Although he was born Samuel Langhorne Clemens, he’ll be forever known as the quintessential American writer Mark Twain. Raised in Hannibal, Missouri, Twain began his literary aspirations as a modest young journalist for his local newspaper. But it was his quick wit and brilliantly ambitious use of a pen that would catapult him into literary American royalty.
Twain’s childhood and adolescence in Missouri served as the inspiration for his legendary novel The Adventures of Tom Sawyer, and its better half, The Adventures of Huckleberry Finn. Published first in 1876 in the wake of the violently turbulent American Civil War, The Adventures of Tom Sawyer chronicles the mischievous adventures of a clever boy living on the bank of the Mississippi River. Tom Sawyer’s streak of harmless trickery leads him to humorous scenarios and shapes this coming of age tale. Alongside his best friend, Huck Finn, Tom’s adventurous and playful summer shenanigans of carefree youth takes a dark turn when the boys witness the murder of Dr. Robinson by the town outsider ‘Injun Joe’ who then accuses a harmless town drunk, Muff Potter, of the bloody murder. A summer of treasure hunting quickly unravels during a tense and unlawful trial with a mysterious conclusion.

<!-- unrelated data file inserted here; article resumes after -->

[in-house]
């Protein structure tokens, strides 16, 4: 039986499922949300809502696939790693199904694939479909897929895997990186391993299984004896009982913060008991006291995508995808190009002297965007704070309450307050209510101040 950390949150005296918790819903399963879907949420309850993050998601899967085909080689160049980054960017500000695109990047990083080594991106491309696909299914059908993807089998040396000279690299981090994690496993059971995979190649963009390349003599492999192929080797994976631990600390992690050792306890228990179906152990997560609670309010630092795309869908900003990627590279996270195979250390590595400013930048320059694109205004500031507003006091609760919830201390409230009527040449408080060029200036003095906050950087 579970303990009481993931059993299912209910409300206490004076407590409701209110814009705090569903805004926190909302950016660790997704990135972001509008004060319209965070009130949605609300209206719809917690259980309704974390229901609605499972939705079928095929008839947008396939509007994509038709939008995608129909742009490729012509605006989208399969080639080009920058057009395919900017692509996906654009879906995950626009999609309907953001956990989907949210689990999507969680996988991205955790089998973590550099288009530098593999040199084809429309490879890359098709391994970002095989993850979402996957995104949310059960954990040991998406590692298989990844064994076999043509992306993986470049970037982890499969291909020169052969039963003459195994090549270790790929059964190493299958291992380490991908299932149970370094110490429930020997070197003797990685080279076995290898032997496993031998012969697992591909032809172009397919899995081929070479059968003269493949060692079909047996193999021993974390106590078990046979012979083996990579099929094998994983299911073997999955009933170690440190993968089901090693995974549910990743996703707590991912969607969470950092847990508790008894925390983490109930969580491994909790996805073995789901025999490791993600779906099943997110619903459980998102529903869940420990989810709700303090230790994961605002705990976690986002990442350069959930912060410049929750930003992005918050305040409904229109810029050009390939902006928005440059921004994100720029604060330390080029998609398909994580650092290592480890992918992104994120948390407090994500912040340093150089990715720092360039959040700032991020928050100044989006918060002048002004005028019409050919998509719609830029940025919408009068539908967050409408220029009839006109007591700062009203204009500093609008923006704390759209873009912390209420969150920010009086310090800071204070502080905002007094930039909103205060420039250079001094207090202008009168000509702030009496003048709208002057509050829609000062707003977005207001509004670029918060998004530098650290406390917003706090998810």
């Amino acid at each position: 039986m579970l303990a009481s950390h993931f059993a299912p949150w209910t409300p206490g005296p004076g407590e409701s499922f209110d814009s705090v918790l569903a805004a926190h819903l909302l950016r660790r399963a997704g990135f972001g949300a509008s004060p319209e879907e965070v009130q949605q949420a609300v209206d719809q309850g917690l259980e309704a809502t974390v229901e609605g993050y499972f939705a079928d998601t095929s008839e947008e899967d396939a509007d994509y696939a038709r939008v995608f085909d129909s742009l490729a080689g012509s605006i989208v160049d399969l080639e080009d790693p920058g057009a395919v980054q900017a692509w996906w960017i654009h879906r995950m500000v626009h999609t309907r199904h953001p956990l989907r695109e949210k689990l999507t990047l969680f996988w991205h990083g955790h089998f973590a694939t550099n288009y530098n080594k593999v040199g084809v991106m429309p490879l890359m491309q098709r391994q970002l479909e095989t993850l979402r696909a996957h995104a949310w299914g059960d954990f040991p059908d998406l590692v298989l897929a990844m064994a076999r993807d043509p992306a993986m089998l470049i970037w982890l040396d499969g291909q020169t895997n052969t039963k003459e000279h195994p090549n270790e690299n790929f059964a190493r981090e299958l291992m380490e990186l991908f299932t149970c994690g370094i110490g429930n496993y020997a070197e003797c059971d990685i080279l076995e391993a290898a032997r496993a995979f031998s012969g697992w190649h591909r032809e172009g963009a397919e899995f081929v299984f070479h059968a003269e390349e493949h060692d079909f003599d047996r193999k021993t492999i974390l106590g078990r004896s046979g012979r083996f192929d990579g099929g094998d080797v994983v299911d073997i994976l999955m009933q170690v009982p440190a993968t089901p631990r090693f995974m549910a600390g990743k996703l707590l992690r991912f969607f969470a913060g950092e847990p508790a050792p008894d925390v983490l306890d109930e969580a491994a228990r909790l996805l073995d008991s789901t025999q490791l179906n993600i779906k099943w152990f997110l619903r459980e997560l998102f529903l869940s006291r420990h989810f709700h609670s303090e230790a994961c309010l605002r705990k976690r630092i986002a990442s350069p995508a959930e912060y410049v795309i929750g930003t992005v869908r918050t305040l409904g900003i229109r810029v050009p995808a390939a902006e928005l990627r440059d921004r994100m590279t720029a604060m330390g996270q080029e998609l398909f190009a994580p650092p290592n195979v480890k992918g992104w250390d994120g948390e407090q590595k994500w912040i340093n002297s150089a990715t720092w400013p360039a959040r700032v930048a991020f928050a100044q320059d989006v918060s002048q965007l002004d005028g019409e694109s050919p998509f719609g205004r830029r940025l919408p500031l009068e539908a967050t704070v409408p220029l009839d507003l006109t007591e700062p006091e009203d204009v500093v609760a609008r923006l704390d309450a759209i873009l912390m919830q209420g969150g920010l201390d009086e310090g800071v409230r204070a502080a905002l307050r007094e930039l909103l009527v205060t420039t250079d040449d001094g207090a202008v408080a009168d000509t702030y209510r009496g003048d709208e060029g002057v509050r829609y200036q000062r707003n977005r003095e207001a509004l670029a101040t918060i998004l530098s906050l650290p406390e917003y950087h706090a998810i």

Both Tom Sawyer and its sequel in Huckleberry Finn are landmark texts not only in the canon of Twain’s work, but also in that of American literature. Twain’s explicit sense of place is articulated in the rugged aesthetic of the American Midwest. The untouched labyrinth of underground caves, the secrets hidden in the planks of abandoned houses, and the natural landscape of the American Midwest in the aftermath of a bloody Civil War, explicitly defines Twain’s work as stories of place. His texts also have an undeniable sense of place rooted in the speech of his characters. The dialect, speech patterns, slang and syntax of the dialogue create a palpable experience for the reader. Descriptions of natural sights, smells and sounds of Missouri, display Twain’s true craftsmanship as a novelist.
Twain’s works aren’t just written texts, but tangible artifacts of both American literary and cultural history. Twain’s critical eye, and ear, of social observation and political injustices of an often bigoted America, along with a clever tongue, much like that of his young heroes, has solidified his role as what no less a luminary than William Faulkner called ‘the father of American literature’.
By Lindsay Parnell